Getting out of a world of sales pain!
Does this sound familiar to you:
- Your sales pipeline review meetings either don’t happen, or if they do, there’s no regularity!
- When they do occur, the ‘data’ on your sales opportunities is held in the heads of individual salespeople rather than centrally.
- Any attempts to centralise data have relied on a clunky spreadsheet (or worse, multiple spreadsheets!) that the salespeople forever moan about due to a perception their time is wasted in collating and sharing the data.
If this sounds like your organisation, then you’ve landed in the right place! In this article, I’m going to discuss how you can leverage a CRM system to get a handle on your sales pipeline and to manage the opportunities within it. And I’ll cover how this will also be of great benefit to your salespeople such that they’ll come to love the CRM and the sharing of their deal status!
I’ll also touch on how a good CRM system, along with the right supporting sales processes, can improve the overall sales performance of your business.
A spreadsheet is better than nothing, right?
Let’s begin where most businesses do when it comes to tracking sales – the humble spreadsheet! Here’s what a typical ‘sales’ spreadsheet looks like:
Assuming the above example is from a B2B environment, this list of companies and deals looks fine. There’ll be a description of the product or service that’s trying to be sold (column E in the example), and an expected sales revenue value (column F). However, there are many drawbacks to using Excel which we explored recently in our article, Excel vs. CRM: Which is best? In summary, they include:
- The risk that you end up with multiple uncontrolled versions of the spreadsheet amongst your sales team members.
- Increasing complexity making the spreadsheet cumbersome to use.
- Sales leaders struggling to make sense of the data, and therefore unable to form a cohesive view as to the health of the overall sales pipeline.
Managing your sales pipeline Opportunities and Deals in CRM
If you’ve used a CRM before, you’ll be familiar with the concept of an Opportunity, or Deal. A deal is a specific type of record in the CRM database. It links all the different elements of a deal together.
Note that throughout this article I use the terms Deal and Opportunity interchangeably. They are, of course, the same thing.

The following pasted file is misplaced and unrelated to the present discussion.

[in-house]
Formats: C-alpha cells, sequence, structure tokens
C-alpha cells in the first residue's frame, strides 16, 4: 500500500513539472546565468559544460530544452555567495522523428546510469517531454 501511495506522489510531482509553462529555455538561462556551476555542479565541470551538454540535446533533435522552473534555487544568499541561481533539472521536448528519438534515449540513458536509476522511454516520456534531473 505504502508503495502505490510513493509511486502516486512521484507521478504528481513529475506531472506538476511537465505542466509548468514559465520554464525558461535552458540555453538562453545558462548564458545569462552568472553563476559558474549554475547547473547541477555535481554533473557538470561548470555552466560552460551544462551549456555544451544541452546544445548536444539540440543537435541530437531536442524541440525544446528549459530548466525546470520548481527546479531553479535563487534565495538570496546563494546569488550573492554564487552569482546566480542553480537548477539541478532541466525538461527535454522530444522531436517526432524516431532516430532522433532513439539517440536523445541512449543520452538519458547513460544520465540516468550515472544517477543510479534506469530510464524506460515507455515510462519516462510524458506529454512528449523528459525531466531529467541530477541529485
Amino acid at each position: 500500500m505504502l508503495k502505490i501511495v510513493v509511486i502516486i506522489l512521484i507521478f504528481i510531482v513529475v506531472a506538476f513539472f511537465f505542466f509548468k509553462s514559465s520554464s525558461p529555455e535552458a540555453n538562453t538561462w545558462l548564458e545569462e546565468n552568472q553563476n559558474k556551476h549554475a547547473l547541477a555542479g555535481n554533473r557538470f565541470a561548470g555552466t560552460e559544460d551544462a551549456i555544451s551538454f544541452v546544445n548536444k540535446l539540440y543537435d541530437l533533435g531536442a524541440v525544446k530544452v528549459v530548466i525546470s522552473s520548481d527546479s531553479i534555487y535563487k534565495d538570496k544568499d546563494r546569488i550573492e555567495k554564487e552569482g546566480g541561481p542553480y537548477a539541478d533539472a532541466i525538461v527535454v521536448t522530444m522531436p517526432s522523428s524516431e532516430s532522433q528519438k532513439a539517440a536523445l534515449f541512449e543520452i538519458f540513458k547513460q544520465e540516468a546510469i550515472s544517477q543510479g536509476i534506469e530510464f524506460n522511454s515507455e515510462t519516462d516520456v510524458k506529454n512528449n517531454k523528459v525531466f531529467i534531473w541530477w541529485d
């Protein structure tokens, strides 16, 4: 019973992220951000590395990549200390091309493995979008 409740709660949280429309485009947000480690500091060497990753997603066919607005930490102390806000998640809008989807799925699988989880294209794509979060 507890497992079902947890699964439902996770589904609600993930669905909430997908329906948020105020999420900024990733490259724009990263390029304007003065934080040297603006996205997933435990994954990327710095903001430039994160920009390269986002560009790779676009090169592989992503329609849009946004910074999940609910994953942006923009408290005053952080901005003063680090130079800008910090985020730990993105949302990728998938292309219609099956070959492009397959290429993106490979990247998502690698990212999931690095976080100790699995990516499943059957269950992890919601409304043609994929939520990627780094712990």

Deals progress through the different stages of sales process. This is usually categorised and visualised as different sequential stages of your sales pipeline. [Click or tap to read more about the definition and importance of a sales pipeline]. Here’s a basic example of linking an opportunity (a deal record) to a buyer (organisation).
One crucial benefit of a CRM system is that you can link records in ‘one-to-many’ relationships. In the example above, it means that an organisation can have one or more (many) opportunities. These opportunities may be live opportunities, or they may be past deals that were either won or lost and are now closed.
Even though they may be closed, deals that have been won or lost remain important as they help to build up a picture of your organisation’s sales performance, and that of individual salespeople. They can indicate your win likelihood – for example, if you win 2 out of every 5 deals you win likelihood is 40%.
Over time, trends will emerge in your data. This data enables you to make strategic business decisions. For example, the data might suggest you should focus on one specific service line over another due to closing more sales, faster.
It's simply not feasible to manage this level of detail effectively in an Excel spreadsheet.
Not only that, but for many organisations, deals are seldom straightforward. There can be numerous additional data points that need to be captured, assessed, and monitored, in order to make sense of a complex deal that may take time to reach its conclusion (as demonstrated in the diagram below).